In an exercise that has not been replicated much, as yet, on the congressional level, some Quad-Citians managed to reduce the federal deficit by trillions of dollars on Wednesday.
The budget exercise, "Your First Budget" was part of the Quad-Cities New Ideas Forum at the Rogalski Center ballroom on the St. Ambrose University campus, Davenport.
The exercise was directed by Ashley Hunt, Des Moines. Hunt is field coordinator for First Budget, an initiative of the Concord Coalition and the Campaign to Fix the Debt, both based in Washington, D.C.
Hunt gave a quick overview of what she called, wryly, the "fun and sexy" federal budget. Hunt's group, however, hopes that an informed electorate will ask candidates about what they would do in their "first budget."
The bottom line, she said, is to learn what would be a candidate's budget, if elected president. The eventual winner has to submit a budget in the first 100 days of office, she said.
A budget worksheet, as well as a handout of what each budget area includes, was given to participants. About 50 people divided up, and there was an effort to mix ages, party affiliations and careers at the tables.
Austin Bird, government and community relations coordinator with Genesis Health System, coordinated a table that included Davenport Mayor Bill Gluba. This group managed to cut the deficit by $2.136 trillion over 10 years, basically by instituting comprehensive tax reform and by agreeing to increase the maximum taxable earnings cap for the Social Security payroll tax.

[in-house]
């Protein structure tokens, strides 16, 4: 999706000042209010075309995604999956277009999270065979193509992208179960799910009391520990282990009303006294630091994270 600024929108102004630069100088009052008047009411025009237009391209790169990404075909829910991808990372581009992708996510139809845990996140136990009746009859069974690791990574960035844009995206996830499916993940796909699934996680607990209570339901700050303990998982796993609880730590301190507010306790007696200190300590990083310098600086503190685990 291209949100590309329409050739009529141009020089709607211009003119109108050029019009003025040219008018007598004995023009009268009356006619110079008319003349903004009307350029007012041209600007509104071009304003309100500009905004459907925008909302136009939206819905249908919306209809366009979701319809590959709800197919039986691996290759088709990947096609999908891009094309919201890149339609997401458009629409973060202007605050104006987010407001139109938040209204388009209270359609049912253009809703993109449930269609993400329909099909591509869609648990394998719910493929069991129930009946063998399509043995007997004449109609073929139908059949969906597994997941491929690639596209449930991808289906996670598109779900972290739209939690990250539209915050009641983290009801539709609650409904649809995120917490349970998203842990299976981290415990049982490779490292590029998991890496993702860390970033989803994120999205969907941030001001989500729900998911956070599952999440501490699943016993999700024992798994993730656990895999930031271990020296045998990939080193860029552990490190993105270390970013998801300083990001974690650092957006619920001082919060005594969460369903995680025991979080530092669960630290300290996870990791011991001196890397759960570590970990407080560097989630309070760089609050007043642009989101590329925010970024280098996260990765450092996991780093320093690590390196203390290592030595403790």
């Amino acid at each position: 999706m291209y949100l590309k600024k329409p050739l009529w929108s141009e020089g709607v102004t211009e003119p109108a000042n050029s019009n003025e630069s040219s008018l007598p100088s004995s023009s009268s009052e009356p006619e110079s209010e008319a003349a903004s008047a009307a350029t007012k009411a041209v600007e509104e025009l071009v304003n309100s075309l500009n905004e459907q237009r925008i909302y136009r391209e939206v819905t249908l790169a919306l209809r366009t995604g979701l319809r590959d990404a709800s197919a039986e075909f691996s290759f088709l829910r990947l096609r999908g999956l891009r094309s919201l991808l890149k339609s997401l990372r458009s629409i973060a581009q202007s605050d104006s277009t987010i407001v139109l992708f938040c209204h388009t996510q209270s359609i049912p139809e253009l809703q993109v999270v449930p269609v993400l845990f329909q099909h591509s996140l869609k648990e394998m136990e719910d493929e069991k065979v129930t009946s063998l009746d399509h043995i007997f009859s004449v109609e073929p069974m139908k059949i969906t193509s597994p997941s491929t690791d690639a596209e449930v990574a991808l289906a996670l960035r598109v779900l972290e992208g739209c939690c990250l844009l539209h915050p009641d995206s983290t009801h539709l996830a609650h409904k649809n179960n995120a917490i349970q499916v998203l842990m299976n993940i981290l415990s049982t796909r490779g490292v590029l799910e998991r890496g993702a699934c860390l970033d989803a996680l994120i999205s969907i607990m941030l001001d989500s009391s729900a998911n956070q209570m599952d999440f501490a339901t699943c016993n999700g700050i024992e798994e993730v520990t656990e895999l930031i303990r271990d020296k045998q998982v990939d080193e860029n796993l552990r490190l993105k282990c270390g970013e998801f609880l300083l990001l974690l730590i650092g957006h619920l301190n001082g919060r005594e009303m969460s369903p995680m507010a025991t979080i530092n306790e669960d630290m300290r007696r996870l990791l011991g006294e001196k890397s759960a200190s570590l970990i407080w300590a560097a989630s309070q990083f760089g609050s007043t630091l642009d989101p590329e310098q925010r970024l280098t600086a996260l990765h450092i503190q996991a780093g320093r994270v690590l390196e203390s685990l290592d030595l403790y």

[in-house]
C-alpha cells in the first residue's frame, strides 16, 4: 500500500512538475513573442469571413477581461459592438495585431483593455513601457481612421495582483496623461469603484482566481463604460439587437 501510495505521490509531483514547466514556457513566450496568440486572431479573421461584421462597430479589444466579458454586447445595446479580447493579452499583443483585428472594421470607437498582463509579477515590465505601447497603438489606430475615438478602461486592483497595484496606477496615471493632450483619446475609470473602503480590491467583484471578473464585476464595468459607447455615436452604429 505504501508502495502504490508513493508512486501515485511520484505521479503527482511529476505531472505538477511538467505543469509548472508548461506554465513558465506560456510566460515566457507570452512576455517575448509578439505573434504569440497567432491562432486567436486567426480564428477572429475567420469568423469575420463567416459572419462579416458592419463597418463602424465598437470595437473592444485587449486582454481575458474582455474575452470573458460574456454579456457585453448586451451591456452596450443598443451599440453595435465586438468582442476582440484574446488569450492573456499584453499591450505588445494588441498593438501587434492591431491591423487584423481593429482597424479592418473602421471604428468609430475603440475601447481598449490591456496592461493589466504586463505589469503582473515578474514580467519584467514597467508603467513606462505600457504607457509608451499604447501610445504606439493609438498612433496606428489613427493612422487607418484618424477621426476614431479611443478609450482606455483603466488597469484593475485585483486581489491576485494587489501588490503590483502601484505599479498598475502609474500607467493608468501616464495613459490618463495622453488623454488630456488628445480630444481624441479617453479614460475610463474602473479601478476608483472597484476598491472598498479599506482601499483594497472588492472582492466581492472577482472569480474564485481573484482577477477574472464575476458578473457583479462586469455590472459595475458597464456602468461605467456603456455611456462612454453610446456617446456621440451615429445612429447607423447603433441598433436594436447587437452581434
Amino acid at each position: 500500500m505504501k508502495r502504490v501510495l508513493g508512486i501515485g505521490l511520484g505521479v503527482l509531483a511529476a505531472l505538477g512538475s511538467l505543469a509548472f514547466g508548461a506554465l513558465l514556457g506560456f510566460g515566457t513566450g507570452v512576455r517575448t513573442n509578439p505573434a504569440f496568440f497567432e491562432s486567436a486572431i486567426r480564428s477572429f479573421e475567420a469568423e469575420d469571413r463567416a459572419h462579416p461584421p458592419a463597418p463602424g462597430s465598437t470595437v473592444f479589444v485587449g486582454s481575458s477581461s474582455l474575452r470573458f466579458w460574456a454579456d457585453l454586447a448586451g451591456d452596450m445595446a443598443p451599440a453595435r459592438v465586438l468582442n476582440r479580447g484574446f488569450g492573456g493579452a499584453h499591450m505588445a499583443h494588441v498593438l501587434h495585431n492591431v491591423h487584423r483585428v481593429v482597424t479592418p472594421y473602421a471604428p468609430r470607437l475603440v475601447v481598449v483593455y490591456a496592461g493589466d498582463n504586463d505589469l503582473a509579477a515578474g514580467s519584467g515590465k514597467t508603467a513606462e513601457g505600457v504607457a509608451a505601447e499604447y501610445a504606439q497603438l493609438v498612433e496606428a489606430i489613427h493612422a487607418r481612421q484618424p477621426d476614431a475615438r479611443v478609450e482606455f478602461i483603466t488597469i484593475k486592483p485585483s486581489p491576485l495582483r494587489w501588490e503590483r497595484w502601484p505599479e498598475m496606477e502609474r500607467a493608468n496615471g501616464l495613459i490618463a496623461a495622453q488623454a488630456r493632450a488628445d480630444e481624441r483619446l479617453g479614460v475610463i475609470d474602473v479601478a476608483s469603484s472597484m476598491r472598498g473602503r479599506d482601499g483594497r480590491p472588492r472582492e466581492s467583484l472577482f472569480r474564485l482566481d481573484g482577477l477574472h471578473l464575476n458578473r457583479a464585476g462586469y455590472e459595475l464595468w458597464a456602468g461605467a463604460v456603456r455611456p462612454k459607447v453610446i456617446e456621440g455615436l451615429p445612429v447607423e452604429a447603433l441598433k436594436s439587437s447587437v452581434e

A table that included former Davenport Alderman Bill Lynn and current Alderman Gene Meeker argued at length on the category of health care. One topic fully discussed was whether to limit punitive damage awards in medical malpractice lawsuits.
According to Hunt, the budget exercise usually takes about two hours but was limited to an hour at the New Ideas Forum.
Participants seemed to appreciate the event. Nicholas Broughton, an attorney from Rock Island, said it was useful to see the federal budget laid out on paper.
"We also had decent discussions in our group," he added.
Tara Barney, president and CEO at the Quad-Cities Chamber of Commerce, noted the need for an educated community that is deep into a "robust caucus season."
Information on topics important locally and on the national stage are helpful when presented in a neutral environment, Barney said. This exposes more people to good information and leads to a more informed electorate.
The Quad-Cities New Ideas Forum is sponsored by St. Ambrose University, the Quad-Cities Chamber of Commerce and the Quad-City Times.